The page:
This book was mentioned I think three times in the last few weeks in things I read. Milan Kundera discusses it in The Art of the Novel, Annie Dillard discusses it in Living by Fiction, and Vladimir Nabokov mentions it in an essay of the four greatest prose novels of the 20th century…he doesn’t count this one, but it gets a kind of honorable mention.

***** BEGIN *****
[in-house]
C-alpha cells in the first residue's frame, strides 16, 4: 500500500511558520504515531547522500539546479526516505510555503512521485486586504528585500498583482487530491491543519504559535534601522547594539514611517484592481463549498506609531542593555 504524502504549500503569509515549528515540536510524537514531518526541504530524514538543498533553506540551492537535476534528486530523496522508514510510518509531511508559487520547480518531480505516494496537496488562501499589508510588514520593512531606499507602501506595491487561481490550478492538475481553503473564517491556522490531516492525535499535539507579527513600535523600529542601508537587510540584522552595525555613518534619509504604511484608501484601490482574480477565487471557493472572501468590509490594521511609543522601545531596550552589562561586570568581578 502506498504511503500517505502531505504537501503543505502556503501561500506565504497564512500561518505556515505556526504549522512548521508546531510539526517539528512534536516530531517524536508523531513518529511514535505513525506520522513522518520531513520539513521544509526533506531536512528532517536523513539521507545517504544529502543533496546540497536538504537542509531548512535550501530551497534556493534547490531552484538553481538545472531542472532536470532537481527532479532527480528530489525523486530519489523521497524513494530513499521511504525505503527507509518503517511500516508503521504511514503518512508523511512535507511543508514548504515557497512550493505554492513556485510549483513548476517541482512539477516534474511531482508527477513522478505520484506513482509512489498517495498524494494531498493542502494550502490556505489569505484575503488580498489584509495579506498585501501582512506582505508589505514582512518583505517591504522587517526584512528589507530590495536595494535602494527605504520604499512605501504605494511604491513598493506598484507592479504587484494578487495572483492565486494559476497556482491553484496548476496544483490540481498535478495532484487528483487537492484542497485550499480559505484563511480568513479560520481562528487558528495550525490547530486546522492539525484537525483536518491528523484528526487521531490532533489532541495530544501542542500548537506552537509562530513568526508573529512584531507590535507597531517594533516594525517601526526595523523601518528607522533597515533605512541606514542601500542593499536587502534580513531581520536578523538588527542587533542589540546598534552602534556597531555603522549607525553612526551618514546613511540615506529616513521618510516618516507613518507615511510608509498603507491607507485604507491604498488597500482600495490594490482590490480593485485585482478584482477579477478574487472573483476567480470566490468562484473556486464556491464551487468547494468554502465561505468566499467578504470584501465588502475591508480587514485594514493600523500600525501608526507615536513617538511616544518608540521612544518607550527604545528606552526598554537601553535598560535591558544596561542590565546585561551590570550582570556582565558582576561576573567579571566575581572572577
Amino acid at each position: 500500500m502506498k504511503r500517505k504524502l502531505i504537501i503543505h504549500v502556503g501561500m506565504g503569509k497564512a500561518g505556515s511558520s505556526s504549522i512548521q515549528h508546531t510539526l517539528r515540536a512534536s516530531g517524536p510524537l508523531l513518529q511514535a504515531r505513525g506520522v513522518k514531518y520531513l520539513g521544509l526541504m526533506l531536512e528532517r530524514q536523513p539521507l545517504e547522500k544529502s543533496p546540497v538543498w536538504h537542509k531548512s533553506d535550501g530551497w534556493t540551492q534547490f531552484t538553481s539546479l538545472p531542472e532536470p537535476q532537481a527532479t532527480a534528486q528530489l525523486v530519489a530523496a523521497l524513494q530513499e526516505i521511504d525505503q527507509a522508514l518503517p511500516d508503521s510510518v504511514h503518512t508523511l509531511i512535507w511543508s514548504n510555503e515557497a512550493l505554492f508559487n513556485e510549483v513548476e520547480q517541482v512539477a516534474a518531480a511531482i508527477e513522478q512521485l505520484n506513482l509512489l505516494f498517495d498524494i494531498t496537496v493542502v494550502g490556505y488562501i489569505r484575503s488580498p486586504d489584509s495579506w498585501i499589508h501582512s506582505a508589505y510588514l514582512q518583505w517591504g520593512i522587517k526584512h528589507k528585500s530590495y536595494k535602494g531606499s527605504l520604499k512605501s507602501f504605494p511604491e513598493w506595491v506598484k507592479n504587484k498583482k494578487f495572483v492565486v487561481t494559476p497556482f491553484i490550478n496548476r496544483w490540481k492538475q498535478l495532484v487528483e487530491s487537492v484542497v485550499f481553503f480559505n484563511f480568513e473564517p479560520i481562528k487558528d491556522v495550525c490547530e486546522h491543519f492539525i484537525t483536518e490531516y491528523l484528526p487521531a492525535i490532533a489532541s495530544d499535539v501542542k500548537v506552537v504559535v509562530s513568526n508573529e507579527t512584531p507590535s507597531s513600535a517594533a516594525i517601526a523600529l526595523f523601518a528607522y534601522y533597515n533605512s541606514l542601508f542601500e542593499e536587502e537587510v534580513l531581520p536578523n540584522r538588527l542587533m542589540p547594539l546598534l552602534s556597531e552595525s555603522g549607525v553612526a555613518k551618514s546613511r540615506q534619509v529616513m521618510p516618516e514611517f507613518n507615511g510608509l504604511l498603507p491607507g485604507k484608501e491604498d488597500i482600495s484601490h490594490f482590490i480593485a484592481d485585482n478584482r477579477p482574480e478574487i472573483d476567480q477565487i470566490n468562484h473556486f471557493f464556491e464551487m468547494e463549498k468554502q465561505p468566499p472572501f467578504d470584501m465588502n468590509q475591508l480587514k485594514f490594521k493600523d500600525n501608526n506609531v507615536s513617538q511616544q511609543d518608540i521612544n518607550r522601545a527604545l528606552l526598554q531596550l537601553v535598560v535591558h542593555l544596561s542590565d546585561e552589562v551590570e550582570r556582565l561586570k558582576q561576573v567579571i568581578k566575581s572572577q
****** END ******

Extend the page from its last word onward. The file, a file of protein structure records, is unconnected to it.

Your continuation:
So, I have now read it. And I am not entirely sure what to do with that. It’s most obvious connections to me are Kafka, Nabokov, Heinrich Mann, Stefan Zweig, and Sologub, but if you told me none of those were read by Gombrowicz, I would have to believe you and sort of just say ok, I guess. The novel is a kind of weird fever dream/nightmarescape where an intelligent man well past his school days is transported to a prep school where he faces down effete and ineffectual teachers and truly nightmarish bullies. He is in a kind of prison of his own making, but he’s also not incredibly bent on getting out. There’s also some lengthy discussions on the nature of art and writing, that I think are actually pretty interesting, and then some weird little fictional vignettes diving into European mythic history. There’s already a lot of question surrounding the translation of this novel within the opening sections which suggest that it’s one of those books that since I don’t speak or read Polish, there’s only so much I am going to be able to get out of this one. And that’s fine. I was interested by it as I was reading, but I wasn’t thrilled or excited by it or by finishing it. But it’s there, on a shelf now.